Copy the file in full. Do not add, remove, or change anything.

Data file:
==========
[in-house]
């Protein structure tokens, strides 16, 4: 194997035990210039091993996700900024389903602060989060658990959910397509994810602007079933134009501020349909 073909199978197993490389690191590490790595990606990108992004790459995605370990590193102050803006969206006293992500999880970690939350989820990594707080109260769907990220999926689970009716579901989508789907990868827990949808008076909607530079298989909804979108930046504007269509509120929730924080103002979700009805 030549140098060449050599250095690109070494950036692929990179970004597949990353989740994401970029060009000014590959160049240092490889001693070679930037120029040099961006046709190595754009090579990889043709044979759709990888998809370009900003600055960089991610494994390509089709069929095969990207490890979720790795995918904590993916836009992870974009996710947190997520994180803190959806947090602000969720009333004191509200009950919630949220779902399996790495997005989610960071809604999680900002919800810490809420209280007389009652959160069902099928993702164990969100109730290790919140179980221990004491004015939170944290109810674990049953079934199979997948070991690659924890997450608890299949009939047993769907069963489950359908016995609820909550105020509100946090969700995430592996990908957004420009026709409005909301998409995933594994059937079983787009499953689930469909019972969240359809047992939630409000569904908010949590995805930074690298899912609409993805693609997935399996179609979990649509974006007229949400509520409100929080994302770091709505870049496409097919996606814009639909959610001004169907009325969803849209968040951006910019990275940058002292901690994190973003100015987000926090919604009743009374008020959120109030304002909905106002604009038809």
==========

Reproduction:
[in-house]
């Protein structure tokens, strides 16, 4: 194997035990210039091993996700900024389903602060989060658990959910397509994810602007079933134009501020349909 073909199978197993490389690191590490790595990606990108992004790459995605370990590193102050803006969206006293992500999880970690939350989820990594707080109260769907990220999926689970009716579901989508789907990868827990949808008076909607530079298989909804979108930046504007269509509120929730924080103002979700009805 030549140098060449050599250095690109070494950036692929990179970004597949990353989740994401970029060009000014590959160049240092490889001693070679930037120029040099961006046709190595754009090579990889043709044979759709990888998809370009900003600055960089991610494994390509089709069929095969990207490890979720790795995918904590993916836009992870974009996710947190997520994180803190959806947090602000969720009333004191509200009950919630949220779902399996790495997005989610960071809604999680900002919800810490809420209280007389009652959160069902099928993702164990969100109730290790919140179980221990004491004015939170944290109810674990049953079934199979997948070991690659924890997450608890299949009939047993769907069963489950359908016995609820909550105020509100946090969700995430592996990908957004420009026709409005909301998409995933594994059937079983787009499953689930469909019972969240359809047992939630409000569904908010949590995805930074690298899912609409993805693609997935399996179609979990649509974006007229949400509520409100929080994302770091709505870049496409097919996606814009639909959610001004169907009325969803849209968040951006910019990275940058002292901690994190973003100015987000926090919604009743009374008020959120109030304002909905106002604009038809």